A former Democrat state lawmaker turned circuit court judge has upheld the University of Missouri’s ban on firearms in a case brought by a university professor who sought the ability to leave a firearm locked in the trunk of his car while at work.
The Columbia Daily Tribune reports Judge Jeff Harris, who spent several years as a Democrat state representative before he was appointed to the bench by then-governor Jay Nixon in 2016, ruled this week that the university’s policy on banning firearms can stand even under “strict scrutiny”, or the highest level of judicial review. Missouri voters amended the state’s constitution back in 2014 to require that all gun laws in the state must meet that standard in order to be upheld.
Harris wrote that the rule does not violate the state constitution’s guarantee of the right to bear arms and supports the university’s compelling interests of promoting safety on its campuses.
“To reach a result based on something other than the evidence adduced at trial would be engaging in judicial activism, which the court will not do,” Harris wrote. “The court must reach a judgment based on the evidence adduced at trial, and the evidence adduced at trial supports a finding that the rule is constitutional.”
In his ruling, Harris hinted that his decision on the law may be different from his personal views.
“The question before the court is not whether the court would vote for or against the rule if the court were a member of the university’s Board of Curators,” Harris wrote.
Justice is supposed to be blind, but I can’t help feeling like Judge Harris was lifting his blindfold and peeking while considering this case. I don’t think the “hint” the reporter sees was anything more than an attempt to point out his supposed even-handed judicial reasoning.
Harris talks about “evidence”, but his job wasn’t to play detective. It was to determine whether the university’s ban on firearms, even in locked cars, is constitutional under strict scrutiny.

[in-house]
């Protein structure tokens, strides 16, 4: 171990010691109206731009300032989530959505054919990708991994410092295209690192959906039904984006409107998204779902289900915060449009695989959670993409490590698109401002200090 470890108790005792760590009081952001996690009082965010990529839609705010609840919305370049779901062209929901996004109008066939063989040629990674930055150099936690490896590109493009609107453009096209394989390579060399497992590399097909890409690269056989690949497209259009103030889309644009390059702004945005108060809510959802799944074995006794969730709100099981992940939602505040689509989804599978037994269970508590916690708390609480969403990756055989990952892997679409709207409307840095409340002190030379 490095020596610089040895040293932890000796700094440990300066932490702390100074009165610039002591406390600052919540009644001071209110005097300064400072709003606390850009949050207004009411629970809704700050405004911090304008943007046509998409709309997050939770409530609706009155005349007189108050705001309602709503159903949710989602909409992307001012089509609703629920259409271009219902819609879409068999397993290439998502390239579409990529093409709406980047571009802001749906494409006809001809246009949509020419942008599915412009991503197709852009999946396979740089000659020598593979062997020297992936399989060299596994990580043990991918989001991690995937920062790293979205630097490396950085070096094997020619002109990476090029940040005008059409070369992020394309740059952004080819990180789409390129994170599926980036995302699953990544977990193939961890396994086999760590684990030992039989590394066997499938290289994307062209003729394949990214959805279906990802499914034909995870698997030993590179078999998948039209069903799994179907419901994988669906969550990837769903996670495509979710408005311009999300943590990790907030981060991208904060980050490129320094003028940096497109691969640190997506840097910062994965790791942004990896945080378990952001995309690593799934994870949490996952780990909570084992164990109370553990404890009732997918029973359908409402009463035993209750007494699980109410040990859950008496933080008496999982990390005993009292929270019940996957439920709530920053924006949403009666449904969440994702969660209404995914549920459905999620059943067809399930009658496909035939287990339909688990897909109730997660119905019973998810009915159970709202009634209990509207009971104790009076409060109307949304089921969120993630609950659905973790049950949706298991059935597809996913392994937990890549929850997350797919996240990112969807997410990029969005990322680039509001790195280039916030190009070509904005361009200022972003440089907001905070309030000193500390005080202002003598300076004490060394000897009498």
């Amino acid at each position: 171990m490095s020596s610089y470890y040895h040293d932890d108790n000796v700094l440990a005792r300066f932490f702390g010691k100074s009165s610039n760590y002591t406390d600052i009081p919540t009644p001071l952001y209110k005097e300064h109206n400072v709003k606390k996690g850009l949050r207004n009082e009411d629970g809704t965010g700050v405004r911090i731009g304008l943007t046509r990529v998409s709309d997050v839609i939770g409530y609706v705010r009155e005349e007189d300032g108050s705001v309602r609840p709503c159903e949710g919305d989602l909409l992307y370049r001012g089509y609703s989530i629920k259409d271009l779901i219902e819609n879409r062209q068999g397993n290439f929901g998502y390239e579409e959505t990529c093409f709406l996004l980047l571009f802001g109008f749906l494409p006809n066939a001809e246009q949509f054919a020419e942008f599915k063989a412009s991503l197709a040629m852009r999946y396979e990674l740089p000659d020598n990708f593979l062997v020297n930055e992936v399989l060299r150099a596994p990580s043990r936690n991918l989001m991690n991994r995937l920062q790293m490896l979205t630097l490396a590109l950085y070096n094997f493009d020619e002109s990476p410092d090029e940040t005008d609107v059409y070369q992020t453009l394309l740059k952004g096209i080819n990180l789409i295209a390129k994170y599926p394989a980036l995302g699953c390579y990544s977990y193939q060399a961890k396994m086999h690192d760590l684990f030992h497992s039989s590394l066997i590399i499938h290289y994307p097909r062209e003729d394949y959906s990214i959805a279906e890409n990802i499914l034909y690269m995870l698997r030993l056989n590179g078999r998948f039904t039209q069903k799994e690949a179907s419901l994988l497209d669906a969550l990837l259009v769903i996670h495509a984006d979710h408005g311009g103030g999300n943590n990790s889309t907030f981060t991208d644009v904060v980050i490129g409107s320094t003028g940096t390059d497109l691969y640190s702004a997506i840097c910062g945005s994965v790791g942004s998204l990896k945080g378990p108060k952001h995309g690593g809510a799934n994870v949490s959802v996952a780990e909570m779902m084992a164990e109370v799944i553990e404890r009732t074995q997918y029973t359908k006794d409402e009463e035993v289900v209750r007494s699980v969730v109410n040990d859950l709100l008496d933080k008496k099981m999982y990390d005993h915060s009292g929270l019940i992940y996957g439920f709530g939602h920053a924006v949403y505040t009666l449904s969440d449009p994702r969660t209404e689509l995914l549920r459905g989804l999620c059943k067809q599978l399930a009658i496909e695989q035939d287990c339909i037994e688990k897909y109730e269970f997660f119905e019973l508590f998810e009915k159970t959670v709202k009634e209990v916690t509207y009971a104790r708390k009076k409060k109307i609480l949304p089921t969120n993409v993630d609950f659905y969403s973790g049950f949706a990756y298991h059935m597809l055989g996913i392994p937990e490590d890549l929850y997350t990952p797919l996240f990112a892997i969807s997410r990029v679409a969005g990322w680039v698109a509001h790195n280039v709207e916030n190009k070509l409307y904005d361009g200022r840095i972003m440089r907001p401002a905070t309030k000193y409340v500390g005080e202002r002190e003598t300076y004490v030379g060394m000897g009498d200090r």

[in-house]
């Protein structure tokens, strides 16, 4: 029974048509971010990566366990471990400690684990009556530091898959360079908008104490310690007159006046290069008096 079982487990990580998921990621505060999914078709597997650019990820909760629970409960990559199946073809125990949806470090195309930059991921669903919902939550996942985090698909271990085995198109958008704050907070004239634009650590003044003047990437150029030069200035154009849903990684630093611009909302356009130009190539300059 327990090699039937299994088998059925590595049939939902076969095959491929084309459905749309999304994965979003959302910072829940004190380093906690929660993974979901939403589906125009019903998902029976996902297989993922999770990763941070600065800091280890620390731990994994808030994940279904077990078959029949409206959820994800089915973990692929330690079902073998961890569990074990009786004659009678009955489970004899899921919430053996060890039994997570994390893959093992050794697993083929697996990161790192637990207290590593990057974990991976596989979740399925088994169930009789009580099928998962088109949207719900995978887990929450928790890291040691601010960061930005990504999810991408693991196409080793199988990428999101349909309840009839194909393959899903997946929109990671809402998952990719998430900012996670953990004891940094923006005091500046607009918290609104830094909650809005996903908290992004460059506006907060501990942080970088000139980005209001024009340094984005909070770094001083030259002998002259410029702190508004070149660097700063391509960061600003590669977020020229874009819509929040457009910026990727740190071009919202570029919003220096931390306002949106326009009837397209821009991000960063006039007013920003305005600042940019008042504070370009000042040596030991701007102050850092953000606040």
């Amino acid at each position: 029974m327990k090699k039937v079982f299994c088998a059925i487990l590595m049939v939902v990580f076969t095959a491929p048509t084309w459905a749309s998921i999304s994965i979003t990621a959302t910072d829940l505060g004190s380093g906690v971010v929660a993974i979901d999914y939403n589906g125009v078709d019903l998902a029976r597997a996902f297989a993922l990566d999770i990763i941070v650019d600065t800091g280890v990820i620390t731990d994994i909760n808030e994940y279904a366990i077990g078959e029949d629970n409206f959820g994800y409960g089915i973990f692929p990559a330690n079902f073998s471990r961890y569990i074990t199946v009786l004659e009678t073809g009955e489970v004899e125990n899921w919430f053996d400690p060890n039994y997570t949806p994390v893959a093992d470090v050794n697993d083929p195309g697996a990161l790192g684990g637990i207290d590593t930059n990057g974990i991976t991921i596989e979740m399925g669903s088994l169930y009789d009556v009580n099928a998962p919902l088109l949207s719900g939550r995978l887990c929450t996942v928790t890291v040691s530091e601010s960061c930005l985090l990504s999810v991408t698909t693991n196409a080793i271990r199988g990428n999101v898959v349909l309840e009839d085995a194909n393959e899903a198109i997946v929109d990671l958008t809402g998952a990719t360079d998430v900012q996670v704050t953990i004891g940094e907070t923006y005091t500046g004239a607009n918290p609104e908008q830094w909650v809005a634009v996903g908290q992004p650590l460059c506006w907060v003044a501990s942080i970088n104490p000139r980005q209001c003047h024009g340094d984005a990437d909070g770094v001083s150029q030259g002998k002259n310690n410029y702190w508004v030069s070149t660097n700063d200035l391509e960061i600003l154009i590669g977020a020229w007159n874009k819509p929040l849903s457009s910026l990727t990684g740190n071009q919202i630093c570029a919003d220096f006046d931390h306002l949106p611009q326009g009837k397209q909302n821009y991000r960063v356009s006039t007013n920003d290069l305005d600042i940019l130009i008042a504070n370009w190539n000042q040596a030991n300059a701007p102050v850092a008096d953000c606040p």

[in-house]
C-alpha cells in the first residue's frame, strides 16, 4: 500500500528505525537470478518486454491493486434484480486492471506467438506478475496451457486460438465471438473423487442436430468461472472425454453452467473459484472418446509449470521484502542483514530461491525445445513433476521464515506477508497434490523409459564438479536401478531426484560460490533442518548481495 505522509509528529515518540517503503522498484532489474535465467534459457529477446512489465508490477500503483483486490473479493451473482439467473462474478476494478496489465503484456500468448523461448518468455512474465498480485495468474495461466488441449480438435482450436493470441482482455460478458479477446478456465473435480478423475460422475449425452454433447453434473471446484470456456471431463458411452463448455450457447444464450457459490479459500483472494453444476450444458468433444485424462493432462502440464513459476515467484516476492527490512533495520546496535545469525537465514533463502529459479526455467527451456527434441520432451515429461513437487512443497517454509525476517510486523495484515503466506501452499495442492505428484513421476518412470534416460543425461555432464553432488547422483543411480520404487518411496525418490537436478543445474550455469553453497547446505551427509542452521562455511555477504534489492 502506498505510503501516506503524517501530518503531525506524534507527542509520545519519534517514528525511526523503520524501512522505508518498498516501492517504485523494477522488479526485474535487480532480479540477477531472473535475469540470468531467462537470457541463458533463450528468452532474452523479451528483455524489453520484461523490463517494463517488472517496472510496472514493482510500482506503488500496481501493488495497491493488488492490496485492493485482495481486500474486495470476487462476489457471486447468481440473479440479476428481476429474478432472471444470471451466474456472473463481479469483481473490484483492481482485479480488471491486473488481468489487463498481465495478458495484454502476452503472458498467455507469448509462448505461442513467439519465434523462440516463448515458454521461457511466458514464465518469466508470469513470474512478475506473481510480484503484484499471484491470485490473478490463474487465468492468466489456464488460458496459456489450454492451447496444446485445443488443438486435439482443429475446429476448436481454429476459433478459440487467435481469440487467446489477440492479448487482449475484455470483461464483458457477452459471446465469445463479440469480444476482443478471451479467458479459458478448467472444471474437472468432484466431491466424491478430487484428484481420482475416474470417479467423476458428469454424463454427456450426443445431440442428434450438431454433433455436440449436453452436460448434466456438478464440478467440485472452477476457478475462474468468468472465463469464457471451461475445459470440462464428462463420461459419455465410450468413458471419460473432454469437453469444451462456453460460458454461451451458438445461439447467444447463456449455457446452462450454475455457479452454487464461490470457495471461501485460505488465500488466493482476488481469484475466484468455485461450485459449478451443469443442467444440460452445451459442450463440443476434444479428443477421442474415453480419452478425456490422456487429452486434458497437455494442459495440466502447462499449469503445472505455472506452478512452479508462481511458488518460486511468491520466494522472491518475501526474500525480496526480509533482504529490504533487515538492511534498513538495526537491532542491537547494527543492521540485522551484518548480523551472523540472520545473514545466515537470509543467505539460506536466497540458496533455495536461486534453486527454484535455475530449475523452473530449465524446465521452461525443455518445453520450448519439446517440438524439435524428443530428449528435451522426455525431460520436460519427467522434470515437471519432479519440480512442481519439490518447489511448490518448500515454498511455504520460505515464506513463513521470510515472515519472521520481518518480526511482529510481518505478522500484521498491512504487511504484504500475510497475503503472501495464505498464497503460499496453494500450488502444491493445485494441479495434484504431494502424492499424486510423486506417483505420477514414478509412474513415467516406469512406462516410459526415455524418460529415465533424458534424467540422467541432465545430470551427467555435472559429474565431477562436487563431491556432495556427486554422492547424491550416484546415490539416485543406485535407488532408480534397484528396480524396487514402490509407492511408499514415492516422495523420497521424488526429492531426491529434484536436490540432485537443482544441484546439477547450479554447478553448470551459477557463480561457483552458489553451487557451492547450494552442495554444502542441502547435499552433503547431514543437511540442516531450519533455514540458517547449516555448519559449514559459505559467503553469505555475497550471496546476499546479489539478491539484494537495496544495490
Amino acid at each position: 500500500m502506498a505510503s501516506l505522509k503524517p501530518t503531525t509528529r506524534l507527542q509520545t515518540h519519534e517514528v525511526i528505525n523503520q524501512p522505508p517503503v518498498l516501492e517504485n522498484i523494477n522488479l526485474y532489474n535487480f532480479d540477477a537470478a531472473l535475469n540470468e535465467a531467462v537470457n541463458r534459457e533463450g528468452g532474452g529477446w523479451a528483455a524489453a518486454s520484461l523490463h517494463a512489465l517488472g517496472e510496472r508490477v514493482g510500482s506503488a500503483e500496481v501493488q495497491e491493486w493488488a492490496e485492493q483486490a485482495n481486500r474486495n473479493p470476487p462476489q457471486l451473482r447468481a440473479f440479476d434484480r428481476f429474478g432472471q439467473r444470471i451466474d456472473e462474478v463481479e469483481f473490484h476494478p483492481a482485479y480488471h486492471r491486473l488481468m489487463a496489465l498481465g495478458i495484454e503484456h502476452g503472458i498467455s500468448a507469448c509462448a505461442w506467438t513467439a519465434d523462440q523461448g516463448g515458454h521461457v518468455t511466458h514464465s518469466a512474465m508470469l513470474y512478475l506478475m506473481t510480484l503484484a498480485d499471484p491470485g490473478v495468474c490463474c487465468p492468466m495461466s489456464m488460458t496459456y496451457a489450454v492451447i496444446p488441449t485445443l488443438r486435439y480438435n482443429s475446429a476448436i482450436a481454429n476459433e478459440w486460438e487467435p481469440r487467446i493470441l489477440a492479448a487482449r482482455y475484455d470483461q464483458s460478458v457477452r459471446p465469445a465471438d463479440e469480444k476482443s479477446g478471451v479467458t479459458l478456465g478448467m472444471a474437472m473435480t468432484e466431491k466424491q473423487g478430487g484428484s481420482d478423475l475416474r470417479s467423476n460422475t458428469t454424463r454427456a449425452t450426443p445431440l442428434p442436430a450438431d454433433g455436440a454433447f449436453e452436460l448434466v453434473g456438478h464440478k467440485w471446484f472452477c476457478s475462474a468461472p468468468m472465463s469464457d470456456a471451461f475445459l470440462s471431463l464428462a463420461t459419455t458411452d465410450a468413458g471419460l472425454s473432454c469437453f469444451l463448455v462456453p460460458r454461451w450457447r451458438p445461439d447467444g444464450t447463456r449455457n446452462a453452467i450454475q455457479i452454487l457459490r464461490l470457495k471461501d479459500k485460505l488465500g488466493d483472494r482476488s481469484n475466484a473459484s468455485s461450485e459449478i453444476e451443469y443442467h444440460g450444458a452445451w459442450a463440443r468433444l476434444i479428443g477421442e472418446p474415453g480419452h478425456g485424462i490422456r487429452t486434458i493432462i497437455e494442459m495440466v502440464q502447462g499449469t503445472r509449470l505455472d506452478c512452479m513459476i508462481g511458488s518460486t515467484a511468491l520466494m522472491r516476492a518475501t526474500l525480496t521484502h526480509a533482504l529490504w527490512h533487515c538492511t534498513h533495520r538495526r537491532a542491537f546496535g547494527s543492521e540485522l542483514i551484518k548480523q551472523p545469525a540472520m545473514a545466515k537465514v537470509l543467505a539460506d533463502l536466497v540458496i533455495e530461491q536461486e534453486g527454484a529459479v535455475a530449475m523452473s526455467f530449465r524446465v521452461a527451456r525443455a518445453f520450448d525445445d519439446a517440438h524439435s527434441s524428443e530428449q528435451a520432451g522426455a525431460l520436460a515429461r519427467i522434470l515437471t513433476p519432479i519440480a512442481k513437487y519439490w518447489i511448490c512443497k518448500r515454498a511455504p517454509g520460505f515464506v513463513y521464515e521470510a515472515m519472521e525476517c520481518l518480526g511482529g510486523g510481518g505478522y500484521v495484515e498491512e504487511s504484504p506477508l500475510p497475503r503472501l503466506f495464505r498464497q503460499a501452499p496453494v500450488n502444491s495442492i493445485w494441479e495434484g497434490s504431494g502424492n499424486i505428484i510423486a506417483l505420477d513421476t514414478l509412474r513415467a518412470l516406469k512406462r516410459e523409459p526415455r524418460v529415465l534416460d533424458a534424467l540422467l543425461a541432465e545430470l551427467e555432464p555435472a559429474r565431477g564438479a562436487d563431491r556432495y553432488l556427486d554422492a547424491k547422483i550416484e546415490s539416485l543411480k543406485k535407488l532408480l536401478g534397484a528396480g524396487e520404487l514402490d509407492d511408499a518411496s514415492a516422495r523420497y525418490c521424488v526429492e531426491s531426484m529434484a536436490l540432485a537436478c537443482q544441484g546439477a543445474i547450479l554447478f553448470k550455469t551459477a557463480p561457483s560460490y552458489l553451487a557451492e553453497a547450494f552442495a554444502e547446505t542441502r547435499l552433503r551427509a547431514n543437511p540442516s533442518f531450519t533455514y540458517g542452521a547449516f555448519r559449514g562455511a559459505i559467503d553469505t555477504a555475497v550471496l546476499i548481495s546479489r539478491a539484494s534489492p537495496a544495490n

The judge talked about the university’s “compelling interest” in promoting safety, which is absolutely true. But a compelling interest alone isn’t enough to uphold the law. Under strict scrutiny the university had to show as well that their ban on firearms is “narrowly tailored” to achieve the compelling interest of public safety, and that the law uses the “least restrictive means” in order to achieve its compelling interest.
I can’t find Judge Harris’s opinion online, and unfortunately the Columbia paper’s reporting neglects to mention how Judge Harris concluded that a blanket ban on firearms is narrowly tailored, or the least restrictive way of going about ensuring the public safety, particularly when we’re talking about prohibiting a constitutionally protected right. I imagine there were some legal contortions taking place in order to make the argument that the narrowest and least restrictive way to protect the public safety is to declare an entire university campus to be a gun-free zone. Again, this case wasn’t even challenging the ban on carrying firearms, just the portion of the law that prohibits legal gun owners from storing their firearms in their vehicles.
Not only does that policy do nothing to improve public safety, it places the legal gun owner at risk while they’re off-campus, because it effectively disarms them on their way to and from campus as well.
It’s a disappointing ruling, and I hope that Missouri’s Attorney General or the professor who originally brought the case will appeal the judge’s decision and keep the case alive, though the prospect of that happening is unclear at the moment.